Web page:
“There already are too many guns in our streets, and simply adding more into the equation will not make us or our communities any safer,” said Gov. Phil Murphy.
Murphy capped an active first full week as governor, and thrilled a roomful of red-shirted gun control advocates, by announcing he’ll reinstate tougher regulations for New Jersey gun owners to obtain concealed carry permits.
“Our administration will begin the process of rescinding the Christie administration’s unilateral attempt to extend concealed carry beyond what our law already says,” he said.
“On behalf of the Legislature, I’m here to say, we agree. We absolutely agree. Concealed weapons don’t belong in New Jersey,” said Senate President Steve Sweeney.
Christie had broadened concealed carry permit regulations last March, allowing more gun owners to obtain them by citing generalized fears. Democratic lawmakers sued, but it’ll be a moot point. Quoting the State Supreme Court, Attorney General Gurbir Grewal said concealed carry standards will again be very rigorous requiring the following: “… specific threats or previous attacks demonstrating a special danger to the applicant’s life that cannot be avoided by any other means.”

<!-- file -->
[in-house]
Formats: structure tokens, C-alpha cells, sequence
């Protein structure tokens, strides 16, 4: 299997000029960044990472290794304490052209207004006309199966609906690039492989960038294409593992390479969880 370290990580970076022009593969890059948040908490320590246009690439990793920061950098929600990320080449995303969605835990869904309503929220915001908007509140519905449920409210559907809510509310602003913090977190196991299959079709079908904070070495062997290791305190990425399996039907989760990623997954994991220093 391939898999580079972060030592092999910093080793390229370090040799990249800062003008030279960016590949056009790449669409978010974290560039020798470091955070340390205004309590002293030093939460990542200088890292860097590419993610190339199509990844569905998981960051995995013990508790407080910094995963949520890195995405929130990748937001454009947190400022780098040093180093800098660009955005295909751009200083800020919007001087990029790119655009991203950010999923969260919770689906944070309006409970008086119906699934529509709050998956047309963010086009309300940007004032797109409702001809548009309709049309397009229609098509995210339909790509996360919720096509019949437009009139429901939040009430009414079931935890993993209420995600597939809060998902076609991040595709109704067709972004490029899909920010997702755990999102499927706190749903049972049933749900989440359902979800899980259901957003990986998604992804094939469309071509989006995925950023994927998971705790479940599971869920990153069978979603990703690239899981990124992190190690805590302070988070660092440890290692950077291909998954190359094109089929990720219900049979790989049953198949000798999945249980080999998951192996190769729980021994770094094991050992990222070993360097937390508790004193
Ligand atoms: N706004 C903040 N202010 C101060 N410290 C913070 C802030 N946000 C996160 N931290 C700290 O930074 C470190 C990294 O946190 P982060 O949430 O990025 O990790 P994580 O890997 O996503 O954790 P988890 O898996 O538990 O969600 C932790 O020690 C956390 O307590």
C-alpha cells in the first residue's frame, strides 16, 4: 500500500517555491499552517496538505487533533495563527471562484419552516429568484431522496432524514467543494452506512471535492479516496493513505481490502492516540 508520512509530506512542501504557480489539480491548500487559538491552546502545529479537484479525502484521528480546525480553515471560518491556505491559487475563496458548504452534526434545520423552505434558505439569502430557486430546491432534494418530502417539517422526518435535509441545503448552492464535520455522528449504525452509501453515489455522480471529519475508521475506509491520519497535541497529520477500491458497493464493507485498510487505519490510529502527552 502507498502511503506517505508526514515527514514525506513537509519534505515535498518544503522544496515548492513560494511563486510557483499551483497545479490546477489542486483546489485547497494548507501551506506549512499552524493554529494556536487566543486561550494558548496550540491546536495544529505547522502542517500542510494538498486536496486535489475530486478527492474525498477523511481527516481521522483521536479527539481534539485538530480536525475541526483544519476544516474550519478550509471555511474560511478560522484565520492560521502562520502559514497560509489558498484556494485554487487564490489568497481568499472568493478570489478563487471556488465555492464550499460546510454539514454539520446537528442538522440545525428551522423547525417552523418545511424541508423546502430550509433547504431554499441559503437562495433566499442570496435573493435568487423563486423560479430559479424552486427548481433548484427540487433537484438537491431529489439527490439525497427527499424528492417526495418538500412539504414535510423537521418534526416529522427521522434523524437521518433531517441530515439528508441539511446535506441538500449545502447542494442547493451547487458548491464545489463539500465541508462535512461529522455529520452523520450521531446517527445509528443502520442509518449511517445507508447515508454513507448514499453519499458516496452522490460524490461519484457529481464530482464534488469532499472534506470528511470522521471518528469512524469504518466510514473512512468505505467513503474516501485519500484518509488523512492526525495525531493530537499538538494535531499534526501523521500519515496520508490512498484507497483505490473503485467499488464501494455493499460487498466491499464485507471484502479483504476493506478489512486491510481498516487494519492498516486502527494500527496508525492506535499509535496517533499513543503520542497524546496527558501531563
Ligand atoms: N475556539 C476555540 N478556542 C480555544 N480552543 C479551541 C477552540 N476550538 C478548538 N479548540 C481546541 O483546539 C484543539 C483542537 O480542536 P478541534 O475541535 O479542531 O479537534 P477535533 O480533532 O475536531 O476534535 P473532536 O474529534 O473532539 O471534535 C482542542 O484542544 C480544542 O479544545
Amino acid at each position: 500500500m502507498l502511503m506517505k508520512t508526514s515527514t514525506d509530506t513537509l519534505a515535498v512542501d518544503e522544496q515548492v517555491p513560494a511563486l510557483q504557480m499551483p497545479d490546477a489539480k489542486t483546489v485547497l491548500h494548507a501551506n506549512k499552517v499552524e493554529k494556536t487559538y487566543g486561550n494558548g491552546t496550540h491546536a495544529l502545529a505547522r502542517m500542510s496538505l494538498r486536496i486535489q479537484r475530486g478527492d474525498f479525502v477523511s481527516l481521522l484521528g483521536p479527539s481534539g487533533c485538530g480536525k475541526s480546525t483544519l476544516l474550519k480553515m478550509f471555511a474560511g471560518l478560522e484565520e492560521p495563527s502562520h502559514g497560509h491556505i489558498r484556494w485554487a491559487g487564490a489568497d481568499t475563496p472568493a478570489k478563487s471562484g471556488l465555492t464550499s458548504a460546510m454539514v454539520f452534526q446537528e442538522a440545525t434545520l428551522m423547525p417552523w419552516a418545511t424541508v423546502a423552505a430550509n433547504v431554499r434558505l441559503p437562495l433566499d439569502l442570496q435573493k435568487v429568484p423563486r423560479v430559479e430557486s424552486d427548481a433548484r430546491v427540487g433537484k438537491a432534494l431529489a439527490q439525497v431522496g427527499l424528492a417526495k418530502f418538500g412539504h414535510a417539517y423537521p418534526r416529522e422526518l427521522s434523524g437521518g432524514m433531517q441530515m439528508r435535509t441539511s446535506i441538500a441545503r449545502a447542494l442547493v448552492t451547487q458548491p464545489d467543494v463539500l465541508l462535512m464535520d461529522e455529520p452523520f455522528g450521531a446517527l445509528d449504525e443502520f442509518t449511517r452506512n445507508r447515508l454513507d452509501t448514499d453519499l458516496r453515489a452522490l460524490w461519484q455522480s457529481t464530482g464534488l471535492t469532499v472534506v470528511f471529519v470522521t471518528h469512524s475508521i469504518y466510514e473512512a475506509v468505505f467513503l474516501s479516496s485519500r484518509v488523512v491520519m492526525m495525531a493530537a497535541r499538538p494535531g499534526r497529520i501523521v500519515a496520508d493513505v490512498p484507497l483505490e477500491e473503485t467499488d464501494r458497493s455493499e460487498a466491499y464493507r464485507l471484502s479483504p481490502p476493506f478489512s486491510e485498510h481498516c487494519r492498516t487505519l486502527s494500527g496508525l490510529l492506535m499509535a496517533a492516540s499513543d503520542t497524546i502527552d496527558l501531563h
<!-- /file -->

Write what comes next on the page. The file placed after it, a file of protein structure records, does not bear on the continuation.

New Jersey’s Second Amendment Society’s scathing response said, “Governor Murphy, be as exposed to danger as the citizens are every day; disarm the statehouse police completely. Otherwise you’re just another elitist hypocrite who thinks his life is more worthy of protection than ours.”
Murphy also updated Thursday’s sudden crisis in Highland Park, where ICE agents arrested two Indonesian immigrants, and stalked a third, as they all brought their children to school. One took refuge in a church. Murphy’s staff complained to ICE and Homeland Security that their agents should avoid school areas, period.
“Dropping off your children, picking them up from schools, student safety, all the attendant concerns of having law enforcement operations on schools, should apply to the area around schools,” said Grewal.
Continuing his resistance to the Trump administration, Murphy announced that New Jersey will join other states and challenge the federal tax reform law in court. Murphy says, it unfairly targets blue states, by slashing SALT deductions and hurting their ability to fund education and other programs. The economic uncertainty is already affecting Sweeney’s position on passing a millionaire’s tax.
“I’m not saying it’s dead, I’m just saying it’s not on the top of my list. We’ve got to look at everything, Charlie. How about we start looking at how we run our government,” said Sweeney.
Legislative leaders are compiling a list of items to discuss with the governor — taxes, the budget and gun laws are all on it.